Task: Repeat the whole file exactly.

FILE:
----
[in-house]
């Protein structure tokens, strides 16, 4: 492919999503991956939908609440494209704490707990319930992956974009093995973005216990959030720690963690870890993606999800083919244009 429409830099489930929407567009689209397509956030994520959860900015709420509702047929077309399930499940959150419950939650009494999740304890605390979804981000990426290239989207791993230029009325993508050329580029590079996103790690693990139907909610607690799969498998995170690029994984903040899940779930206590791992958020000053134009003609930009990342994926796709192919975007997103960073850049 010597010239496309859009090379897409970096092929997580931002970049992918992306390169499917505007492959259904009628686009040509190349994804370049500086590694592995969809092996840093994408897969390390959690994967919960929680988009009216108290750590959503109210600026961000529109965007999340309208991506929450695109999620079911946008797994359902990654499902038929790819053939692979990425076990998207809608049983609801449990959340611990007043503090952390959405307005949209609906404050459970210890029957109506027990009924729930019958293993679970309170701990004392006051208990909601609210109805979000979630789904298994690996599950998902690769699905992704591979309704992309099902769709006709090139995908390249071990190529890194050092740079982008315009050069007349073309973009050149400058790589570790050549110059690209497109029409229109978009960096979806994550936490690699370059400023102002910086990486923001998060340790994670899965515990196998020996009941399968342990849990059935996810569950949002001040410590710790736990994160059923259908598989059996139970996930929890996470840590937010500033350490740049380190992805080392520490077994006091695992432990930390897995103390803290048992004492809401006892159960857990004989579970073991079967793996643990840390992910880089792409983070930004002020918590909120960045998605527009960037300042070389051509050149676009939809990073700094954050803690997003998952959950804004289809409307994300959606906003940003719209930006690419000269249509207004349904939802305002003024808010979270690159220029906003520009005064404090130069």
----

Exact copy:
[in-house]
């Protein structure tokens, strides 16, 4: 492919999503991956939908609440494209704490707990319930992956974009093995973005216990959030720690963690870890993606999800083919244009 429409830099489930929407567009689209397509956030994520959860900015709420509702047929077309399930499940959150419950939650009494999740304890605390979804981000990426290239989207791993230029009325993508050329580029590079996103790690693990139907909610607690799969498998995170690029994984903040899940779930206590791992958020000053134009003609930009990342994926796709192919975007997103960073850049 010597010239496309859009090379897409970096092929997580931002970049992918992306390169499917505007492959259904009628686009040509190349994804370049500086590694592995969809092996840093994408897969390390959690994967919960929680988009009216108290750590959503109210600026961000529109965007999340309208991506929450695109999620079911946008797994359902990654499902038929790819053939692979990425076990998207809608049983609801449990959340611990007043503090952390959405307005949209609906404050459970210890029957109506027990009924729930019958293993679970309170701990004392006051208990909601609210109805979000979630789904298994690996599950998902690769699905992704591979309704992309099902769709006709090139995908390249071990190529890194050092740079982008315009050069007349073309973009050149400058790589570790050549110059690209497109029409229109978009960096979806994550936490690699370059400023102002910086990486923001998060340790994670899965515990196998020996009941399968342990849990059935996810569950949002001040410590710790736990994160059923259908598989059996139970996930929890996470840590937010500033350490740049380190992805080392520490077994006091695992432990930390897995103390803290048992004492809401006892159960857990004989579970073991079967793996643990840390992910880089792409983070930004002020918590909120960045998605527009960037300042070389051509050149676009939809990073700094954050803690997003998952959950804004289809409307994300959606906003940003719209930006690419000269249509207004349904939802305002003024808010979270690159220029906003520009005064404090130069």